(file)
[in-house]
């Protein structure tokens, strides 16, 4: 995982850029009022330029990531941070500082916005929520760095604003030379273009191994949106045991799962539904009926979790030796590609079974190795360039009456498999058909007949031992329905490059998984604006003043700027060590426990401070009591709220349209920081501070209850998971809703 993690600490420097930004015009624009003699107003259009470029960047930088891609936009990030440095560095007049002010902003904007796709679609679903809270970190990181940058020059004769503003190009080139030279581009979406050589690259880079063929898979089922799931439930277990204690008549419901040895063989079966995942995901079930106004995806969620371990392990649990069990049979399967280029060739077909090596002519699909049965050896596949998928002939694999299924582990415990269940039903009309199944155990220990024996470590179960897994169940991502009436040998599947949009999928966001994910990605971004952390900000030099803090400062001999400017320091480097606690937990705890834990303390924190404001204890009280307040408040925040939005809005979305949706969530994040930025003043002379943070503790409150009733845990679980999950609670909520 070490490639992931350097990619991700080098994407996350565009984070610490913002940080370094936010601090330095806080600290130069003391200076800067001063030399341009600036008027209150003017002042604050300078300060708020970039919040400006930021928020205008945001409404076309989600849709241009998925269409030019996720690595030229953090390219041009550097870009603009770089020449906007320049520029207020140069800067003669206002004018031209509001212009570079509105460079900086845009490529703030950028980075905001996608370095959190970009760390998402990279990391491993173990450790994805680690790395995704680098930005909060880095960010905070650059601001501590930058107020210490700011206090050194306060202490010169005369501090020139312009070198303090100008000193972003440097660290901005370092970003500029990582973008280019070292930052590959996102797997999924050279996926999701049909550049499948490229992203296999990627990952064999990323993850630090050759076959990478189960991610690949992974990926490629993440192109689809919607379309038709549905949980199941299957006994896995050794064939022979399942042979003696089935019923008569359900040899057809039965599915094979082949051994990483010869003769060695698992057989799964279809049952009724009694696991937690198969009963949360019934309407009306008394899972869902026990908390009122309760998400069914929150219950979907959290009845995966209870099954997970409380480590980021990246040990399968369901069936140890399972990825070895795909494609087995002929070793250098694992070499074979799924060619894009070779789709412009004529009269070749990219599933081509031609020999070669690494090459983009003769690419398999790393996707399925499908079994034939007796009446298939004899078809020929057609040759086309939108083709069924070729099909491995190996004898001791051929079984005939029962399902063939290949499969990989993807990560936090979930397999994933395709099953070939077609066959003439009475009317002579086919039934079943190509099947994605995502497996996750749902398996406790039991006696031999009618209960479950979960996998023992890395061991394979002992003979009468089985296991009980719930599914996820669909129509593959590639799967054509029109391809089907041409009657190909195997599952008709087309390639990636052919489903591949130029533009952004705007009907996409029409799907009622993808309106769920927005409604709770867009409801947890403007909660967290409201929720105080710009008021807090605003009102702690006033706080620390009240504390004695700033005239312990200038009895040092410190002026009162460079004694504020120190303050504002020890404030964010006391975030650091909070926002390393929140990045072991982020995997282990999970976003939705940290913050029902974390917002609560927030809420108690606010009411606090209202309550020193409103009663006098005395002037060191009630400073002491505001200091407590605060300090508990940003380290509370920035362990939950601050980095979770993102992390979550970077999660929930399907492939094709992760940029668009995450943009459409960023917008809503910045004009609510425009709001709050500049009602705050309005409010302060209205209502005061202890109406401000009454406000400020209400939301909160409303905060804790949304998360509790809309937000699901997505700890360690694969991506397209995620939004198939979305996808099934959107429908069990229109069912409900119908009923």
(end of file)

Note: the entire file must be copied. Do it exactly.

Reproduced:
[in-house]
């Protein structure tokens, strides 16, 4: 995982850029009022330029990531941070500082916005929520760095604003030379273009191994949106045991799962539904009926979790030796590609079974190795360039009456498999058909007949031992329905490059998984604006003043700027060590426990401070009591709220349209920081501070209850998971809703 993690600490420097930004015009624009003699107003259009470029960047930088891609936009990030440095560095007049002010902003904007796709679609679903809270970190990181940058020059004769503003190009080139030279581009979406050589690259880079063929898979089922799931439930277990204690008549419901040895063989079966995942995901079930106004995806969620371990392990649990069990049979399967280029060739077909090596002519699909049965050896596949998928002939694999299924582990415990269940039903009309199944155990220990024996470590179960897994169940991502009436040998599947949009999928966001994910990605971004952390900000030099803090400062001999400017320091480097606690937990705890834990303390924190404001204890009280307040408040925040939005809005979305949706969530994040930025003043002379943070503790409150009733845990679980999950609670909520 070490490639992931350097990619991700080098994407996350565009984070610490913002940080370094936010601090330095806080600290130069003391200076800067001063030399341009600036008027209150003017002042604050300078300060708020970039919040400006930021928020205008945001409404076309989600849709241009998925269409030019996720690595030229953090390219041009550097870009603009770089020449906007320049520029207020140069800067003669206002004018031209509001212009570079509105460079900086845009490529703030950028980075905001996608370095959190970009760390998402990279990391491993173990450790994805680690790395995704680098930005909060880095960010905070650059601001501590930058107020210490700011206090050194306060202490010169005369501090020139312009070198303090100008000193972003440097660290901005370092970003500029990582973008280019070292930052590959996102797997999924050279996926999701049909550049499948490229992203296999990627990952064999990323993850630090050759076959990478189960991610690949992974990926490629993440192109689809919607379309038709549905949980199941299957006994896995050794064939022979399942042979003696089935019923008569359900040899057809039965599915094979082949051994990483010869003769060695698992057989799964279809049952009724009694696991937690198969009963949360019934309407009306008394899972869902026990908390009122309760998400069914929150219950979907959290009845995966209870099954997970409380480590980021990246040990399968369901069936140890399972990825070895795909494609087995002929070793250098694992070499074979799924060619894009070779789709412009004529009269070749990219599933081509031609020999070669690494090459983009003769690419398999790393996707399925499908079994034939007796009446298939004899078809020929057609040759086309939108083709069924070729099909491995190996004898001791051929079984005939029962399902063939290949499969990989993807990560936090979930397999994933395709099953070939077609066959003439009475009317002579086919039934079943190509099947994605995502497996996750749902398996406790039991006696031999009618209960479950979960996998023992890395061991394979002992003979009468089985296991009980719930599914996820669909129509593959590639799967054509029109391809089907041409009657190909195997599952008709087309390639990636052919489903591949130029533009952004705007009907996409029409799907009622993808309106769920927005409604709770867009409801947890403007909660967290409201929720105080710009008021807090605003009102702690006033706080620390009240504390004695700033005239312990200038009895040092410190002026009162460079004694504020120190303050504002020890404030964010006391975030650091909070926002390393929140990045072991982020995997282990999970976003939705940290913050029902974390917002609560927030809420108690606010009411606090209202309550020193409103009663006098005395002037060191009630400073002491505001200091407590605060300090508990940003380290509370920035362990939950601050980095979770993102992390979550970077999660929930399907492939094709992760940029668009995450943009459409960023917008809503910045004009609510425009709001709050500049009602705050309005409010302060209205209502005061202890109406401000009454406000400020209400939301909160409303905060804790949304998360509790809309937000699901997505700890360690694969991506397209995620939004198939979305996808099934959107429908069990229109069912409900119908009923």